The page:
Changing DISALLOWED (was Re: Reserved general punctuation)
debbie at ictmarketing.co.uk
Fri May 2 18:58:53 CEST 2008
Thanks for the insight into IETF procedures but I was merely going by my
experience of RFC's which never seem to be published within the timescale
originally set within the Charter.
That said, I do take your point that we could amend in haste and regret at
leisure. I just think that some sort of mechanism for updating according to
"Mark's 3" should be incorporated unless we can realistically say that an
RFC can be delivered within the timescales you specify - in which case I
would be happy.
PS sorry I didn't get back to you earlier... have a bad cold.
> -----Original Message-----
> From: idna-update-bounces at alvestrand.no
> [mailto:idna-update-bounces at alvestrand.no] On Behalf Of John C Klensin
> Sent: 02 May 2008 17:07
> To: debbie at ictmarketing.co.uk; 'Patrik F?ltstr?m'; 'Mark Davis'
> Cc: phoffman at imc.org; 'Vint Cerf'; idna-update at alvestrand.no
> Subject: RE: Changing DISALLOWED (was Re: Reserved general
> --On Friday, 02 May, 2008 15:46 +0100 Debbie Garside
> <debbie at ictmarketing.co.uk> wrote:
> > Patrik wrote:
> > [re 3]
> >>> Can not happen (yet) as we have no such procedure in place.
> >>> And if we
> > have, and require for example a 4 week comment period, what is the
> > real difference between this and issuing a new RFC?
> > Realistically, about 6-12 months, as a minimum, is the difference.
> I would be very concerned about anything in this area that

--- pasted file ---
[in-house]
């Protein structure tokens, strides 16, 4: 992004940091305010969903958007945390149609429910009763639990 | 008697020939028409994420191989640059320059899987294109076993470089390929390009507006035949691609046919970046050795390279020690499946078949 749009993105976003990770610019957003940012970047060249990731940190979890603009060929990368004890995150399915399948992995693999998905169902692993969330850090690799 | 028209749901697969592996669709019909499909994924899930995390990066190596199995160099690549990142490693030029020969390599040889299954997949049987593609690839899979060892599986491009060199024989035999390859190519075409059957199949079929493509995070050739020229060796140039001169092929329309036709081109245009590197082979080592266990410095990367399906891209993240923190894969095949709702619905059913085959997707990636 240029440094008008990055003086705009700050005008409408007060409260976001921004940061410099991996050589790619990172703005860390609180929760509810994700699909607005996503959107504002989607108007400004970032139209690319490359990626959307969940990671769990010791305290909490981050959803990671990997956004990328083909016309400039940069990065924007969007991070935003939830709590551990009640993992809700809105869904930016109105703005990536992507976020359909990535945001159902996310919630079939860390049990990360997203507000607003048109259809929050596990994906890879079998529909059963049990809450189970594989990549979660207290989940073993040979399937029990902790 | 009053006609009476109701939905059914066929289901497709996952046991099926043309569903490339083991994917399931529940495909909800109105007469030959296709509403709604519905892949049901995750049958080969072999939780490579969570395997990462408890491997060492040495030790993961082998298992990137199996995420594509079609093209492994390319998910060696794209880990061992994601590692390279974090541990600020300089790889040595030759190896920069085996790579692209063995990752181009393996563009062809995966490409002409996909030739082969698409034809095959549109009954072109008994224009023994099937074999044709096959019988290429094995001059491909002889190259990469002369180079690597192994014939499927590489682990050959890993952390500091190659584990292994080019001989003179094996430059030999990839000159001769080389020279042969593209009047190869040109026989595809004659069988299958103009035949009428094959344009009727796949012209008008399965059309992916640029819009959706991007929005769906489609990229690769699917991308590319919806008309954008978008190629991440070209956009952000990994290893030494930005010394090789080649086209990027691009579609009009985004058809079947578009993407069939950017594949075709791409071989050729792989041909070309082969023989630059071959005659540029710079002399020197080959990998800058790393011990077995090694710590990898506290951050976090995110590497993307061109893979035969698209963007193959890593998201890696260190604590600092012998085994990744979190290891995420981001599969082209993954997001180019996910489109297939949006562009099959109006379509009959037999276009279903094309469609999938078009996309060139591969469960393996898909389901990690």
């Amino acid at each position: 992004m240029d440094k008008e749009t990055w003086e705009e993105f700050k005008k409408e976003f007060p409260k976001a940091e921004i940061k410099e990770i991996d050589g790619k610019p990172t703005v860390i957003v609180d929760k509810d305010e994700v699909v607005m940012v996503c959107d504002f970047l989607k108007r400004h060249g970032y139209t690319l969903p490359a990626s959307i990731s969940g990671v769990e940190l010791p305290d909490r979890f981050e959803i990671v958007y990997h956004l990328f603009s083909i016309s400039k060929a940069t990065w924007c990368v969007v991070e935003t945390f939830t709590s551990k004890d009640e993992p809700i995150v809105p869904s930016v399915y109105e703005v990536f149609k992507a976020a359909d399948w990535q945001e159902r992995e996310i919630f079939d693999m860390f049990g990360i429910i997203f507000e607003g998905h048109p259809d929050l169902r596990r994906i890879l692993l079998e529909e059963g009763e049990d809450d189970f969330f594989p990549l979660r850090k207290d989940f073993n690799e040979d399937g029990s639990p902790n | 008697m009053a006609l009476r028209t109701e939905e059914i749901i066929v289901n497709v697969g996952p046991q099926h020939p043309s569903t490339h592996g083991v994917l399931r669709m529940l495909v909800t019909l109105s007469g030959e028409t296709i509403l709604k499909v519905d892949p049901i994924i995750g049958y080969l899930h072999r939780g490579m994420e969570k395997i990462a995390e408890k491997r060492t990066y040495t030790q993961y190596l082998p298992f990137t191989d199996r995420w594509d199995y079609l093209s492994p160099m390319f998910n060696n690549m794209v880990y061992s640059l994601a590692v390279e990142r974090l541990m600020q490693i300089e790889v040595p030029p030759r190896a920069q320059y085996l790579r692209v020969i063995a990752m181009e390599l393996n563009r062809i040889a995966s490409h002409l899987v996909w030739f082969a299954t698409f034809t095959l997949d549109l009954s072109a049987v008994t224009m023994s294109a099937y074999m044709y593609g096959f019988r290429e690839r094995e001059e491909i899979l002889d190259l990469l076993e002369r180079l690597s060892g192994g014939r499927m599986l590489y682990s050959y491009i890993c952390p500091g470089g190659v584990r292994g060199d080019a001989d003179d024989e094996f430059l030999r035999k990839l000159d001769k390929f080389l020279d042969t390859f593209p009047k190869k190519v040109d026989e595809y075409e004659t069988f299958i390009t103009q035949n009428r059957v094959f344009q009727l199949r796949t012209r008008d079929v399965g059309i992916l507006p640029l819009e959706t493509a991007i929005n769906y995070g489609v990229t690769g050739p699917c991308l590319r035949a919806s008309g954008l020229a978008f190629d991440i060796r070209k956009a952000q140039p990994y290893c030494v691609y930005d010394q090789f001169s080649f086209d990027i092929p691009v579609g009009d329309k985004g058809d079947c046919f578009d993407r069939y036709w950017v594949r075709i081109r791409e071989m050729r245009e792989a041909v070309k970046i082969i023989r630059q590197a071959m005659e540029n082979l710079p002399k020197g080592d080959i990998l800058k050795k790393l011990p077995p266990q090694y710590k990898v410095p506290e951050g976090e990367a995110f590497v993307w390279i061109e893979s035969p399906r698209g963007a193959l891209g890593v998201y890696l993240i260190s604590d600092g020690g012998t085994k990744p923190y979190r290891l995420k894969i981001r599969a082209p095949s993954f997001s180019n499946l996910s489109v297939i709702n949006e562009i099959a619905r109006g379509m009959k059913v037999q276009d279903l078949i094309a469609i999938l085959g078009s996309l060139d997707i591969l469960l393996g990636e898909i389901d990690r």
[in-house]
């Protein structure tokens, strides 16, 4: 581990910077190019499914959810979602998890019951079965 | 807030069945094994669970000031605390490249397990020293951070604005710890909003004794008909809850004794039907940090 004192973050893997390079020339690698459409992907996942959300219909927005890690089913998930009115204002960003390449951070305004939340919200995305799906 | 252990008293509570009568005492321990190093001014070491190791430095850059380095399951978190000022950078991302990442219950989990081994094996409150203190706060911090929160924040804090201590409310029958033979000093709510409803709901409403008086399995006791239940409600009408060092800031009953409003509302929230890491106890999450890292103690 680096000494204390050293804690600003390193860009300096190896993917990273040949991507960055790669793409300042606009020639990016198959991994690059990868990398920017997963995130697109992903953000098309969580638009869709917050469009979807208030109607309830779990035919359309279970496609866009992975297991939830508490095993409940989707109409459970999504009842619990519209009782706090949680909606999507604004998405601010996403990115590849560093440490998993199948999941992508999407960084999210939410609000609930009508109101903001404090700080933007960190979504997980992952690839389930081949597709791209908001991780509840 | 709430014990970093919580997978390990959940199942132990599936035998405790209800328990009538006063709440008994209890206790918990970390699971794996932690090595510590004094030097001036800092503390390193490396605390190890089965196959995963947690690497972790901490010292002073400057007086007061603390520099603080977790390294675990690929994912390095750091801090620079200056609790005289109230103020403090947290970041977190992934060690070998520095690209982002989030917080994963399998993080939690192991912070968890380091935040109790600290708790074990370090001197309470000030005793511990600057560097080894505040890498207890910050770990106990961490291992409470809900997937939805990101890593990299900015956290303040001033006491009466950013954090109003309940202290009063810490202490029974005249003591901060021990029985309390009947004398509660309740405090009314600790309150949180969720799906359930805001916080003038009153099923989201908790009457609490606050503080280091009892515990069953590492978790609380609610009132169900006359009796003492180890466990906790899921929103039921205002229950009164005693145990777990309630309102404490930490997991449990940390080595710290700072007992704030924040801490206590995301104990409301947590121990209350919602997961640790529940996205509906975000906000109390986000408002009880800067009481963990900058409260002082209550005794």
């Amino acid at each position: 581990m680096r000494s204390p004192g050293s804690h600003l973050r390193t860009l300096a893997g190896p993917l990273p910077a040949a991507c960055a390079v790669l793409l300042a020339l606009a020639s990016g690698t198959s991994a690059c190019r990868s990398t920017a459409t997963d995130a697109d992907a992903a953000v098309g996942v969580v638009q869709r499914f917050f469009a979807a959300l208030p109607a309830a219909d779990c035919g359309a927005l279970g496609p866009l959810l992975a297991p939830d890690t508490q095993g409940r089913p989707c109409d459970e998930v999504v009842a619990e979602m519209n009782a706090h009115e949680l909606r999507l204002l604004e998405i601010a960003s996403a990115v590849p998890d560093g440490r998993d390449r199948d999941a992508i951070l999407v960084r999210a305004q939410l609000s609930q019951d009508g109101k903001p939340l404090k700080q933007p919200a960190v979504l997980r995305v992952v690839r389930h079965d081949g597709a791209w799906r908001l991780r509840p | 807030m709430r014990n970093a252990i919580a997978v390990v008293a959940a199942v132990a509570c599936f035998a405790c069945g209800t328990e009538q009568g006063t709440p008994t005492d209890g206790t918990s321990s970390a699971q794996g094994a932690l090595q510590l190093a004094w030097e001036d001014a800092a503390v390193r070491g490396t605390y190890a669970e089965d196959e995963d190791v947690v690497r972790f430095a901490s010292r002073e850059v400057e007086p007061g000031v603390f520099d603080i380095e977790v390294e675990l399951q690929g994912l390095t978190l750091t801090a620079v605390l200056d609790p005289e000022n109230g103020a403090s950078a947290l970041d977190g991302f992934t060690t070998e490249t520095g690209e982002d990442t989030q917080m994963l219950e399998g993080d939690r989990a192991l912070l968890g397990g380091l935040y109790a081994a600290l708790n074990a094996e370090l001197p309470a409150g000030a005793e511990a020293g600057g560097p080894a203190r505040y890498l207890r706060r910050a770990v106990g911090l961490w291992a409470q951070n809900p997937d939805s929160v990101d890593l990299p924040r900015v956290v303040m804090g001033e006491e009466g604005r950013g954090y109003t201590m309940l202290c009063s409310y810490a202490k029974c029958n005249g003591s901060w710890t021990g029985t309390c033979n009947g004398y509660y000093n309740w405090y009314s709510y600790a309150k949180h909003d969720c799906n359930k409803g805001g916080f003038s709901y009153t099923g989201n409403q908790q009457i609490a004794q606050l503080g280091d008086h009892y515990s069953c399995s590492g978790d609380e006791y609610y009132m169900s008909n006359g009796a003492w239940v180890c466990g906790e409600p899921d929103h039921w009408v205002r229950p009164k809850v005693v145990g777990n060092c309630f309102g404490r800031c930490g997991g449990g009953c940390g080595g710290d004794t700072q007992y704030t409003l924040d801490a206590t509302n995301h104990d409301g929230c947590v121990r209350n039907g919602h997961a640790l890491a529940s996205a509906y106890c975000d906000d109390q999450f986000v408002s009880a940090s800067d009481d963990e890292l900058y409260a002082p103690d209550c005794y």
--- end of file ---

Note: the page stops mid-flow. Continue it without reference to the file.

> had to be done hastily. Speaking much more generally than
> about IDNs, an attitude that haste is more important than
> careful consideration and review of possible side-effects has
> often been a source of problems for standards work in the
> IETF, ISO, and elsewhere.
> That said, if there were general consensus that fast
> publication were really important and especially if the
> relevant document is short and to the point, we have
> mechanisms for getting RFCs published in around 60 days (that
> limit is imposed by provisions
> for appeals). In recent months, the _normal_ publication
> interval after sign off has been fairly close to that 60 day
> window anyway, with a number of documents being edited,
> checked and approved for publication (separate steps from
> approval of the substance for Standards Track documents --
> unlike some ISO components, we do not permit approval of a
> document with a more-or-less-specific list of proposed
> changes followed by publication without anyone but the
> editors looking at the final
> text) and then simply held for the remainder of the 60 days
> for the appeal-window timer to run out.
> So, wherever your "about 6-12 months, as a minimum" inference
> comes from, it is not a necessary property of IETF procedures
> or current practices as I understand them.
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